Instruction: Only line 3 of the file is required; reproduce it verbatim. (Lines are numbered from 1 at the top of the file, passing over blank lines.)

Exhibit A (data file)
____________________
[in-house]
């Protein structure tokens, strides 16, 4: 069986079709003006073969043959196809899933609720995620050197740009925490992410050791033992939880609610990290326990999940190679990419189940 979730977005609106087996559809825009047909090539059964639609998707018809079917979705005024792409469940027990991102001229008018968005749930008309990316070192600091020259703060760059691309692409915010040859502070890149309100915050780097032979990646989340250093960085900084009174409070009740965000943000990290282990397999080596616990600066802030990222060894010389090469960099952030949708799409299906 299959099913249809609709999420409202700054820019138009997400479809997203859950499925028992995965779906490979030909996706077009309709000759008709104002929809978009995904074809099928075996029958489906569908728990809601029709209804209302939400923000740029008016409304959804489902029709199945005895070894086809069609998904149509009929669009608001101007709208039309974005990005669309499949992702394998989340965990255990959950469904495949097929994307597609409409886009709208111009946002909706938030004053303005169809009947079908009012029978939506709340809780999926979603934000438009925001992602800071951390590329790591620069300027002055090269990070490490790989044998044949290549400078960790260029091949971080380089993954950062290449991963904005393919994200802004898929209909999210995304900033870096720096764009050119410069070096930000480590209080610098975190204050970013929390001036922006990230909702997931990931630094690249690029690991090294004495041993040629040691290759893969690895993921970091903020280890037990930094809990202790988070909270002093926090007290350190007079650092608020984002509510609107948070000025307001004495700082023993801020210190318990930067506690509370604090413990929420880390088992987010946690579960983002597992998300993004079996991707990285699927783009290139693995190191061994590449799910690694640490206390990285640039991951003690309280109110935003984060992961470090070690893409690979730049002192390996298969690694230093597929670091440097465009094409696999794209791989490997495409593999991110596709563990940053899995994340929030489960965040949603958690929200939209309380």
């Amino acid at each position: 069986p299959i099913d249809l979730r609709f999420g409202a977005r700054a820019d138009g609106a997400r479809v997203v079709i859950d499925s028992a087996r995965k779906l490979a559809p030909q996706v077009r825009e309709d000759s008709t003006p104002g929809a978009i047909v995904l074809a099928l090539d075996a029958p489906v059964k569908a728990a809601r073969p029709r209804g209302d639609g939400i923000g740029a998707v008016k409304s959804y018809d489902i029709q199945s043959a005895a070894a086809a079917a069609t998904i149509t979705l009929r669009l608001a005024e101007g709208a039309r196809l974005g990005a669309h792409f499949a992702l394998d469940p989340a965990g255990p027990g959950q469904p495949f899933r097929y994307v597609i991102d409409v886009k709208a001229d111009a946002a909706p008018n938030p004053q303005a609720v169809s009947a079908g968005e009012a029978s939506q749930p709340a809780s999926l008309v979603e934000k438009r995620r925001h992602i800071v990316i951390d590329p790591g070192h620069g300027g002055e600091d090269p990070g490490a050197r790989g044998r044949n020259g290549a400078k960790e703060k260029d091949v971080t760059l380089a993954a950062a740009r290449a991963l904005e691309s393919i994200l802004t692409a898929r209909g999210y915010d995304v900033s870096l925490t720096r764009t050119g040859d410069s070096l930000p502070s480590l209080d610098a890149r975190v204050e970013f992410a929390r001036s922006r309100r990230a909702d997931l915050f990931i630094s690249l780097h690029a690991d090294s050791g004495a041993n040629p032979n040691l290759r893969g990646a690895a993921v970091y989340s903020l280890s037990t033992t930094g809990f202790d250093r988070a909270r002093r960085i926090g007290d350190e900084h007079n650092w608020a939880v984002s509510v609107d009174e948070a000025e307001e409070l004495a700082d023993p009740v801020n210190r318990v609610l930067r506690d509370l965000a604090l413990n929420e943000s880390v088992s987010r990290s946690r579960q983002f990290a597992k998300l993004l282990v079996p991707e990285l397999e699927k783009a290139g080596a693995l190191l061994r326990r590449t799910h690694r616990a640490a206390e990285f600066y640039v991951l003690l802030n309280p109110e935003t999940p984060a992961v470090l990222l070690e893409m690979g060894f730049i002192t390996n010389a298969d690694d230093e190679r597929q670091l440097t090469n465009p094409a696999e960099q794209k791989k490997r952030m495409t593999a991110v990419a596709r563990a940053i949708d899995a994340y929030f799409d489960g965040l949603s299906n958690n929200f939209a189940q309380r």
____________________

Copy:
């Amino acid at each position: 069986p299959i099913d249809l979730r609709f999420g409202a977005r700054a820019d138009g609106a997400r479809v997203v079709i859950d499925s028992a087996r995965k779906l490979a559809p030909q996706v077009r825009e309709d000759s008709t003006p104002g929809a978009i047909v995904l074809a099928l090539d075996a029958p489906v059964k569908a728990a809601r073969p029709r209804g209302d639609g939400i923000g740029a998707v008016k409304s959804y018809d489902i029709q199945s043959a005895a070894a086809a079917a069609t998904i149509t979705l009929r669009l608001a005024e101007g709208a039309r196809l974005g990005a669309h792409f499949a992702l394998d469940p989340a965990g255990p027990g959950q469904p495949f899933r097929y994307v597609i991102d409409v886009k709208a001229d111009a946002a909706p008018n938030p004053q303005a609720v169809s009947a079908g968005e009012a029978s939506q749930p709340a809780s999926l008309v979603e934000k438009r995620r925001h992602i800071v990316i951390d590329p790591g070192h620069g300027g002055e600091d090269p990070g490490a050197r790989g044998r044949n020259g290549a400078k960790e703060k260029d091949v971080t760059l380089a993954a950062a740009r290449a991963l904005e691309s393919i994200l802004t692409a898929r209909g999210y915010d995304v900033s870096l925490t720096r764009t050119g040859d410069s070096l930000p502070s480590l209080d610098a890149r975190v204050e970013f992410a929390r001036s922006r309100r990230a909702d997931l915050f990931i630094s690249l780097h690029a690991d090294s050791g004495a041993n040629p032979n040691l290759r893969g990646a690895a993921v970091y989340s903020l280890s037990t033992t930094g809990f202790d250093r988070a909270r002093r960085i926090g007290d350190e900084h007079n650092w608020a939880v984002s509510v609107d009174e948070a000025e307001e409070l004495a700082d023993p009740v801020n210190r318990v609610l930067r506690d509370l965000a604090l413990n929420e943000s880390v088992s987010r990290s946690r579960q983002f990290a597992k998300l993004l282990v079996p991707e990285l397999e699927k783009a290139g080596a693995l190191l061994r326990r590449t799910h690694r616990a640490a206390e990285f600066y640039v991951l003690l802030n309280p109110e935003t999940p984060a992961v470090l990222l070690e893409m690979g060894f730049i002192t390996n010389a298969d690694d230093e190679r597929q670091l440097t090469n465009p094409a696999e960099q794209k791989k490997r952030m495409t593999a991110v990419a596709r563990a940053i949708d899995a994340y929030f799409d489960g965040l949603s299906n958690n929200f939209a189940q309380r």